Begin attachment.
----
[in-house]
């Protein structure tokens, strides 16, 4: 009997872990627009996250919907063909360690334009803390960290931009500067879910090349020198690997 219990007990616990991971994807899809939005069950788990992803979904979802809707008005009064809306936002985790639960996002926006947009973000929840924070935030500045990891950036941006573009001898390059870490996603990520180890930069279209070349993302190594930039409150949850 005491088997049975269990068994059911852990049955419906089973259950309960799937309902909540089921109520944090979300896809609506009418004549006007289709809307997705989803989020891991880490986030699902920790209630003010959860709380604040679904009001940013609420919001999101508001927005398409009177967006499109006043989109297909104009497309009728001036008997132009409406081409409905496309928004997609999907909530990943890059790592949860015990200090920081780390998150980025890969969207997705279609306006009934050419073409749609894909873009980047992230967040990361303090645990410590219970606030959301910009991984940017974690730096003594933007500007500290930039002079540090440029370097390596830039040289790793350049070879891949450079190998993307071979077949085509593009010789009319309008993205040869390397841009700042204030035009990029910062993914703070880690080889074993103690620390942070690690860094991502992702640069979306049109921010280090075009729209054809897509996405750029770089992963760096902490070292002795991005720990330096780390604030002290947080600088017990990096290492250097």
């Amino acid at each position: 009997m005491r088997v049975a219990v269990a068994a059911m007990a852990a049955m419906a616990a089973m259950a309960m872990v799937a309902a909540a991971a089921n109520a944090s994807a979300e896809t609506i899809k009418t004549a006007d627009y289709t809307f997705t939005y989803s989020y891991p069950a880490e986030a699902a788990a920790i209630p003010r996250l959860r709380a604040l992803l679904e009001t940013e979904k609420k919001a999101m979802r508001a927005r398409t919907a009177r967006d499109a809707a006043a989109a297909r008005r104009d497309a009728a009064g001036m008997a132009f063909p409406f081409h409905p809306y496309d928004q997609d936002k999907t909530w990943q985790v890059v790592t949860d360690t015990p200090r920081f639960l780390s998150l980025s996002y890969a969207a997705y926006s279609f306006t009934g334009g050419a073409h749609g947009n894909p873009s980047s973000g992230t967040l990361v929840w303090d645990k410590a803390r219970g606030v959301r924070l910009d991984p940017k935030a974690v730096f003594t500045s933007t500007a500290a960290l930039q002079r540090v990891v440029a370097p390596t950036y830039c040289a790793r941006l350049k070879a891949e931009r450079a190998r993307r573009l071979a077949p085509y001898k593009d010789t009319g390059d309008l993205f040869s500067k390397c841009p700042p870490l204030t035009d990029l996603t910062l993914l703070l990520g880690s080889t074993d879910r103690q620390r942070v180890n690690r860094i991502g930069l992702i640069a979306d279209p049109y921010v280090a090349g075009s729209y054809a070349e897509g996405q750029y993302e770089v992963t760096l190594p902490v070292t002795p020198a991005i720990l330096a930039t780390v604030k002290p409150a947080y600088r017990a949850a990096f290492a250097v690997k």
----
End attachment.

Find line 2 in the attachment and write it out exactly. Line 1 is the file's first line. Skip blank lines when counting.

């Protein structure tokens, strides 16, 4: 009997872990627009996250919907063909360690334009803390960290931009500067879910090349020198690997 219990007990616990991971994807899809939005069950788990992803979904979802809707008005009064809306936002985790639960996002926006947009973000929840924070935030500045990891950036941006573009001898390059870490996603990520180890930069279209070349993302190594930039409150949850 005491088997049975269990068994059911852990049955419906089973259950309960799937309902909540089921109520944090979300896809609506009418004549006007289709809307997705989803989020891991880490986030699902920790209630003010959860709380604040679904009001940013609420919001999101508001927005398409009177967006499109006043989109297909104009497309009728001036008997132009409406081409409905496309928004997609999907909530990943890059790592949860015990200090920081780390998150980025890969969207997705279609306006009934050419073409749609894909873009980047992230967040990361303090645990410590219970606030959301910009991984940017974690730096003594933007500007500290930039002079540090440029370097390596830039040289790793350049070879891949450079190998993307071979077949085509593009010789009319309008993205040869390397841009700042204030035009990029910062993914703070880690080889074993103690620390942070690690860094991502992702640069979306049109921010280090075009729209054809897509996405750029770089992963760096902490070292002795991005720990330096780390604030002290947080600088017990990096290492250097």